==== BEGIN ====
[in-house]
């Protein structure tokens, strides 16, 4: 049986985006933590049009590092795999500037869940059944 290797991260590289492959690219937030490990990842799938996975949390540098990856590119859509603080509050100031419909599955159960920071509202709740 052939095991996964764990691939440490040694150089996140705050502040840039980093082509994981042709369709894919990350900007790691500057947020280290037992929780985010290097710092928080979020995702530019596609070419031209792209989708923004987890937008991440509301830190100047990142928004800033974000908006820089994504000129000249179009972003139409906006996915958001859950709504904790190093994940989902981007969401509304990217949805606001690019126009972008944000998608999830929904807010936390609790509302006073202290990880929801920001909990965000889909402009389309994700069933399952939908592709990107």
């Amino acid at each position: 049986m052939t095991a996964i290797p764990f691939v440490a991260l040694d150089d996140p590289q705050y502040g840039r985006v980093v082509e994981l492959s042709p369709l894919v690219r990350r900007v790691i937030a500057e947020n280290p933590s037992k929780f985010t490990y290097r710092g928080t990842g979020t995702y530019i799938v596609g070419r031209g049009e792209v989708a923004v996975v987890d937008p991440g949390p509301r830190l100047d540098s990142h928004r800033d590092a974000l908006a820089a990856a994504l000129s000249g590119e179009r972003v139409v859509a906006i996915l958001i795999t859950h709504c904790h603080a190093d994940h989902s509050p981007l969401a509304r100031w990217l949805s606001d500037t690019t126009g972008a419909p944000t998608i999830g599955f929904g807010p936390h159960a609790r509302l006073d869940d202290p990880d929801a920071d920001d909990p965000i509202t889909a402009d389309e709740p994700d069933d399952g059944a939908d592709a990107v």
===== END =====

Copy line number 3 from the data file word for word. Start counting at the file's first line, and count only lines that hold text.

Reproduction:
């Amino acid at each position: 049986m052939t095991a996964i290797p764990f691939v440490a991260l040694d150089d996140p590289q705050y502040g840039r985006v980093v082509e994981l492959s042709p369709l894919v690219r990350r900007v790691i937030a500057e947020n280290p933590s037992k929780f985010t490990y290097r710092g928080t990842g979020t995702y530019i799938v596609g070419r031209g049009e792209v989708a923004v996975v987890d937008p991440g949390p509301r830190l100047d540098s990142h928004r800033d590092a974000l908006a820089a990856a994504l000129s000249g590119e179009r972003v139409v859509a906006i996915l958001i795999t859950h709504c904790h603080a190093d994940h989902s509050p981007l969401a509304r100031w990217l949805s606001d500037t690019t126009g972008a419909p944000t998608i999830g599955f929904g807010p936390h159960a609790r509302l006073d869940d202290p990880d929801a920071d920001d909990p965000i509202t889909a402009d389309e709740p994700d069933d399952g059944a939908d592709a990107v």